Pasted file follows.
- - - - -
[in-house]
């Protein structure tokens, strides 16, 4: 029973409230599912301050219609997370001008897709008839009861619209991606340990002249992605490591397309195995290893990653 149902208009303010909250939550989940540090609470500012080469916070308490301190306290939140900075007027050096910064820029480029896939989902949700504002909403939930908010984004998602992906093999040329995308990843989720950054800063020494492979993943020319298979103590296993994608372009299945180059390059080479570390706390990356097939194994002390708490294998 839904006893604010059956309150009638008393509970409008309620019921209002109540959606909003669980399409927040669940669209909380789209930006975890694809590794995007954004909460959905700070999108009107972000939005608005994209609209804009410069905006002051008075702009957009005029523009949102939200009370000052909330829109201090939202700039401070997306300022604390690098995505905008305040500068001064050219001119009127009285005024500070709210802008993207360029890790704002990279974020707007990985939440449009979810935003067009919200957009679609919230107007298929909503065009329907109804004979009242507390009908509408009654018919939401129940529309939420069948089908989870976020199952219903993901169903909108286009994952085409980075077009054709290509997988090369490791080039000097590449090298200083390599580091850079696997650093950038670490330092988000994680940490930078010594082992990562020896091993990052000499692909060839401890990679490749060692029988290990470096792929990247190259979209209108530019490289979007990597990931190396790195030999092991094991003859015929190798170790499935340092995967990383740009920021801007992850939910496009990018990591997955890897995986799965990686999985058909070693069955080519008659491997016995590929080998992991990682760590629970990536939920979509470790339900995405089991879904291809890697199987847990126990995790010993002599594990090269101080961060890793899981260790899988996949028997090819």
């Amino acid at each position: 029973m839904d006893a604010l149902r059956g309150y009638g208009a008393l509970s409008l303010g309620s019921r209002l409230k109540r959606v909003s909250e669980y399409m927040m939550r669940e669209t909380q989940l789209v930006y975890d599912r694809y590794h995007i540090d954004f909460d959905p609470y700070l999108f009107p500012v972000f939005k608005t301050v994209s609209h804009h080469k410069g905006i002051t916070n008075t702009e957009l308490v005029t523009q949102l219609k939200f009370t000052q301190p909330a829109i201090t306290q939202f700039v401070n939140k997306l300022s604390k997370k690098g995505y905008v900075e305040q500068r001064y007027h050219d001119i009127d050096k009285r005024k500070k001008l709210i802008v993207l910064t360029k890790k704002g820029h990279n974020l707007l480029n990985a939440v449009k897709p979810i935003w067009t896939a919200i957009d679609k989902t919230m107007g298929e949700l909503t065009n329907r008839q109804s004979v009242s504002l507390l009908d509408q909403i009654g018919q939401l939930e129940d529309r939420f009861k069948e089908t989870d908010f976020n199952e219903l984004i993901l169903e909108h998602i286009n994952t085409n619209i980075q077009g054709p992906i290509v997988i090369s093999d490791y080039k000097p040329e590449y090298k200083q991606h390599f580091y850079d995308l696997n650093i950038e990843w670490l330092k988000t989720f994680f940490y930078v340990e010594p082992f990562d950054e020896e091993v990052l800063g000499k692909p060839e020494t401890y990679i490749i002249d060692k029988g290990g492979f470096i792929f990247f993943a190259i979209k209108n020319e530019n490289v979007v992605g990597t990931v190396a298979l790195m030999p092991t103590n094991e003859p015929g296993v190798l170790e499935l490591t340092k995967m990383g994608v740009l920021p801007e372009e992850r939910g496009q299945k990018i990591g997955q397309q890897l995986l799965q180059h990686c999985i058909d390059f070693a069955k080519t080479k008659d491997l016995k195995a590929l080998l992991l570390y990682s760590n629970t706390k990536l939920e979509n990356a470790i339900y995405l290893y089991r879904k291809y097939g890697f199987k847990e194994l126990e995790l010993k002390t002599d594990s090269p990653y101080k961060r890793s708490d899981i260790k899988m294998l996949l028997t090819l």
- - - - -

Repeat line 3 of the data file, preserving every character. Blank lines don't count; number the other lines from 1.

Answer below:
């Amino acid at each position: 029973m839904d006893a604010l149902r059956g309150y009638g208009a008393l509970s409008l303010g309620s019921r209002l409230k109540r959606v909003s909250e669980y399409m927040m939550r669940e669209t909380q989940l789209v930006y975890d599912r694809y590794h995007i540090d954004f909460d959905p609470y700070l999108f009107p500012v972000f939005k608005t301050v994209s609209h804009h080469k410069g905006i002051t916070n008075t702009e957009l308490v005029t523009q949102l219609k939200f009370t000052q301190p909330a829109i201090t306290q939202f700039v401070n939140k997306l300022s604390k997370k690098g995505y905008v900075e305040q500068r001064y007027h050219d001119i009127d050096k009285r005024k500070k001008l709210i802008v993207l910064t360029k890790k704002g820029h990279n974020l707007l480029n990985a939440v449009k897709p979810i935003w067009t896939a919200i957009d679609k989902t919230m107007g298929e949700l909503t065009n329907r008839q109804s004979v009242s504002l507390l009908d509408q909403i009654g018919q939401l939930e129940d529309r939420f009861k069948e089908t989870d908010f976020n199952e219903l984004i993901l169903e909108h998602i286009n994952t085409n619209i980075q077009g054709p992906i290509v997988i090369s093999d490791y080039k000097p040329e590449y090298k200083q991606h390599f580091y850079d995308l696997n650093i950038e990843w670490l330092k988000t989720f994680f940490y930078v340990e010594p082992f990562d950054e020896e091993v990052l800063g000499k692909p060839e020494t401890y990679i490749i002249d060692k029988g290990g492979f470096i792929f990247f993943a190259i979209k209108n020319e530019n490289v979007v992605g990597t990931v190396a298979l790195m030999p092991t103590n094991e003859p015929g296993v190798l170790e499935l490591t340092k995967m990383g994608v740009l920021p801007e372009e992850r939910g496009q299945k990018i990591g997955q397309q890897l995986l799965q180059h990686c999985i058909d390059f070693a069955k080519t080479k008659d491997l016995k195995a590929l080998l992991l570390y990682s760590n629970t706390k990536l939920e979509n990356a470790i339900y995405l290893y089991r879904k291809y097939g890697f199987k847990e194994l126990e995790l010993k002390t002599d594990s090269p990653y101080k961060r890793s708490d899981i260790k899988m294998l996949l028997t090819l």